From the outside, The Shop of Hope appears little more than a second-hand shop of people’s abandoned belongings, stacked on shelves, hanging from rails, hoping to find a new home. Yet delve a little deeper and you’ll discover a story of hope and blessings, of giving those discarded by society the chance of a second try at life, and the hope a brighter future.

The Shop of Hope is just a small part of something much bigger, of an effort bringing hope to those throughout Vietnam neglected by society, facing poverty, hardship and the prospects of a bleak future. The larger organisation is Tiny Hearts of Hope, a 501 (c)(3) non-profit founded by Brent and Stacy Tarr in 2008 after they visited Vietnam to adopt their daughter.

It was through the adoption process that the Tarr family first encountered the disparity of Vietnam’s poor and forgotten, and felt compelled to return to work with orphaned children, like the little girl they had welcomed into their home.

Tiny Hearts of Hope started off with small activities, but as they grew they saw more needs to meet and now support multiple orphanages and ethnic groups around the country. From humble beginnings, the support they now provide includes scholarship and education programmes, clean water and sanitation initiatives, food distribution and medical care, as well as the creation and distribution of abortion and anti-trafficking materials.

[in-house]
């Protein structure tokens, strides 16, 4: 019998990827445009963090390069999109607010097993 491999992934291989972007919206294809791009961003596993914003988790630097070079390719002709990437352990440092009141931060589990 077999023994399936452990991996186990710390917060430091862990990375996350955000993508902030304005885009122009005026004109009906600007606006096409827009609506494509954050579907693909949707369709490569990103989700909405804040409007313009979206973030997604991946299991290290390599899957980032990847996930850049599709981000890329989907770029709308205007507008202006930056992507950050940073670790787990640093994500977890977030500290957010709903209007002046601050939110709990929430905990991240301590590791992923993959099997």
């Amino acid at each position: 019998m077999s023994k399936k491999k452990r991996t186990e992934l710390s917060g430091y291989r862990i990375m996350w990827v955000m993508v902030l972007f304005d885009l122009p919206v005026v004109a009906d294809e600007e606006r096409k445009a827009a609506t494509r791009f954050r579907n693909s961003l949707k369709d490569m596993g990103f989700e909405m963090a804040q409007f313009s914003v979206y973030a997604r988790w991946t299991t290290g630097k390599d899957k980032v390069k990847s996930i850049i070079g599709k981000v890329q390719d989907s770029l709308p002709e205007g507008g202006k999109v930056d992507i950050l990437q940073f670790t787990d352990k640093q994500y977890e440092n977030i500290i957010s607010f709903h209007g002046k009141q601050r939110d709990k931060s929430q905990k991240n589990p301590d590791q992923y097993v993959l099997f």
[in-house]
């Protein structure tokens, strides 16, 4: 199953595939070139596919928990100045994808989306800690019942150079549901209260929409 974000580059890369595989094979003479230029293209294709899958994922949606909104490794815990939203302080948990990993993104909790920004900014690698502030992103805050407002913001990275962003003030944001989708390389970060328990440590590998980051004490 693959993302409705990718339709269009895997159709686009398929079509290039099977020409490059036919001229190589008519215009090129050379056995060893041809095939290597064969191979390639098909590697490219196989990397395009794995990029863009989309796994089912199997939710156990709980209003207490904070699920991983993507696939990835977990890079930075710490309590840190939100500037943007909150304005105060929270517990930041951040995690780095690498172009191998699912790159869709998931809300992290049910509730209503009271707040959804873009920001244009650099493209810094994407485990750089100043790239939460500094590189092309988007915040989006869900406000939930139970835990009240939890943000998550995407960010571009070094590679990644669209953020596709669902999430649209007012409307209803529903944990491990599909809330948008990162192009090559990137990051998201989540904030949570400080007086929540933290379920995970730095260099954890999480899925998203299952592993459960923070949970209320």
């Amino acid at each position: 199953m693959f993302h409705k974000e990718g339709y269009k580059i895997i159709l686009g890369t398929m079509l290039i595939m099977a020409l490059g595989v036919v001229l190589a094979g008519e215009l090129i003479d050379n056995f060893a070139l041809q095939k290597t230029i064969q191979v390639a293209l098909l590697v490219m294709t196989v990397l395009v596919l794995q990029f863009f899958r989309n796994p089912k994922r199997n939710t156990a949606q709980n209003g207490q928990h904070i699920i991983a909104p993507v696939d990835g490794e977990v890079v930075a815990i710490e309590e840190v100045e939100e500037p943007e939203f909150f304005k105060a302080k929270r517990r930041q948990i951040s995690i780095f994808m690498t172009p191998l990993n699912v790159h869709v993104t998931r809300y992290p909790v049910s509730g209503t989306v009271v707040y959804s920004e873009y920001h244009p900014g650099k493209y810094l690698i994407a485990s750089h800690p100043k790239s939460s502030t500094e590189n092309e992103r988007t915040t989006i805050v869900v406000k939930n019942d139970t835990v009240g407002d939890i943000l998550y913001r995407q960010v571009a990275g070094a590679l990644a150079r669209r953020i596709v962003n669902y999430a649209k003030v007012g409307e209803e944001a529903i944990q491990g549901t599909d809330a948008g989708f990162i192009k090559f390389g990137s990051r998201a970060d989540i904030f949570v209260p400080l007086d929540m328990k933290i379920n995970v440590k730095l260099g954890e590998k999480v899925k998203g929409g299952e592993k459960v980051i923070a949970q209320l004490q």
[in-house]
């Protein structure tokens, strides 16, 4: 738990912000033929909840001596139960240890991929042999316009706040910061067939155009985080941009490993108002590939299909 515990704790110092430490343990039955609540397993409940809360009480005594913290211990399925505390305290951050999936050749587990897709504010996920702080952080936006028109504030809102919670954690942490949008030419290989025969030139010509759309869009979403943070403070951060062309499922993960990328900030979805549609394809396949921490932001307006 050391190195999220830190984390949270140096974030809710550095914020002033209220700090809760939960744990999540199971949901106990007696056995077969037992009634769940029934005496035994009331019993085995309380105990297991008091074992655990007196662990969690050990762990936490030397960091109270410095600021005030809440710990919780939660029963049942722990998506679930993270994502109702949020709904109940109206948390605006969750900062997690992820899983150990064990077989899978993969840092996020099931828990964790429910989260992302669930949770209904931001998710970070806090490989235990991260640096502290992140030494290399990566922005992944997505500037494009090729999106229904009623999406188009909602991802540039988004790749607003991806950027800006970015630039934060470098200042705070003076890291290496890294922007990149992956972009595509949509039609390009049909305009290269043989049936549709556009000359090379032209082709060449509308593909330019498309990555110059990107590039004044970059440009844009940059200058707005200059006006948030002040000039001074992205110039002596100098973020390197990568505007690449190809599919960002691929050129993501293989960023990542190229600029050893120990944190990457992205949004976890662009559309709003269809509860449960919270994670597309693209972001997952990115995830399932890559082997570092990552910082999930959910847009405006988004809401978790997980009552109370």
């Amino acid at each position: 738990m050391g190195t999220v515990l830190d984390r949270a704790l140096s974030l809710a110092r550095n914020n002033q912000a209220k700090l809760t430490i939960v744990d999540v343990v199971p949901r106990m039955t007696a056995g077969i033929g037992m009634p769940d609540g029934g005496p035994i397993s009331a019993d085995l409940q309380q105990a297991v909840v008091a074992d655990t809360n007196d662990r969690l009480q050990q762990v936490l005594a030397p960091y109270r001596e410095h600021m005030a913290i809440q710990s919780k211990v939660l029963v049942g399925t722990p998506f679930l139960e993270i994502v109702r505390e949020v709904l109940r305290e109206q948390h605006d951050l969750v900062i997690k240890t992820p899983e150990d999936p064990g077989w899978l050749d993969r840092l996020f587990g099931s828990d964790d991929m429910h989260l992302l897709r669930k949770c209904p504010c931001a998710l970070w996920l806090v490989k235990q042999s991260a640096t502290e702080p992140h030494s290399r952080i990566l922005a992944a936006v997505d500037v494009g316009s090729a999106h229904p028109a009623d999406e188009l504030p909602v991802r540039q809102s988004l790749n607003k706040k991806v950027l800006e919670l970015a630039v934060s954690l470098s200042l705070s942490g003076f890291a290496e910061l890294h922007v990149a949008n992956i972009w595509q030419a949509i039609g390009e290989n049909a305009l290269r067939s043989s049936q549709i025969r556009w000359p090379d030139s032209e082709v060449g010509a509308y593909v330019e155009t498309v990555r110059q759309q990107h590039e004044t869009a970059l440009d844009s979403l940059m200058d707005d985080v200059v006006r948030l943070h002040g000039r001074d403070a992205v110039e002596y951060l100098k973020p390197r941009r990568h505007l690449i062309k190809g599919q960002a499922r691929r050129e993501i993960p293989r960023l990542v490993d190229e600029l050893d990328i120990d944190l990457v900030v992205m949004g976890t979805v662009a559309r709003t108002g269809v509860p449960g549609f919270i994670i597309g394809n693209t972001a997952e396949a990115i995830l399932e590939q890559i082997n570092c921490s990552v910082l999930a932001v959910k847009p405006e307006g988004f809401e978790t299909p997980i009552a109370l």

Inspired by the second-hand shops of their home country America, the Tarrs founded the Shop of Hope in 2012 and celebrated their fifth anniversary last December. Through the generous donations of others, the shop has helped countless individuals with the money they raise selling books, art, furniture, clothes, knickknacks and objects de art.

Using the shop for more than just fundraising, they provide training and employment opportunities to many underprivileged Vietnamese who would not otherwise have such chances due to discrimination against the handicapped and marginalised. These opportunities help bring financial stability to individuals and families, with wages above the national minimum and other benefits that would not normally be available to them.

The Shop of Hope also donates many items to the orphanages they work with. Since opening five years ago, they have given computers, motorbikes, backpacks, clothes, bicycles, medical supplies, and countless other things that have helped many children. Working with international schools such as AIS, they give away boxes of hope at Tet and Christmas to hundreds of children around the country. Each box contains something to play with, something to hold, something for hygiene, something for education, something to wear and something special for everyone.

The Shop of Hope is reliant on the support of donations, especially from the expat community. But more so they are reliant on the customers who visit the shop to pick up a brand new second-hand something to take home and give a new life. For each purchase made, you are giving someone else a chance at a new life. Give them a visit and see what you can find for yourself, and for giving hope to someone else.

76 D5 Street, Bình Thạnh
www.tinyheartsofhope.org.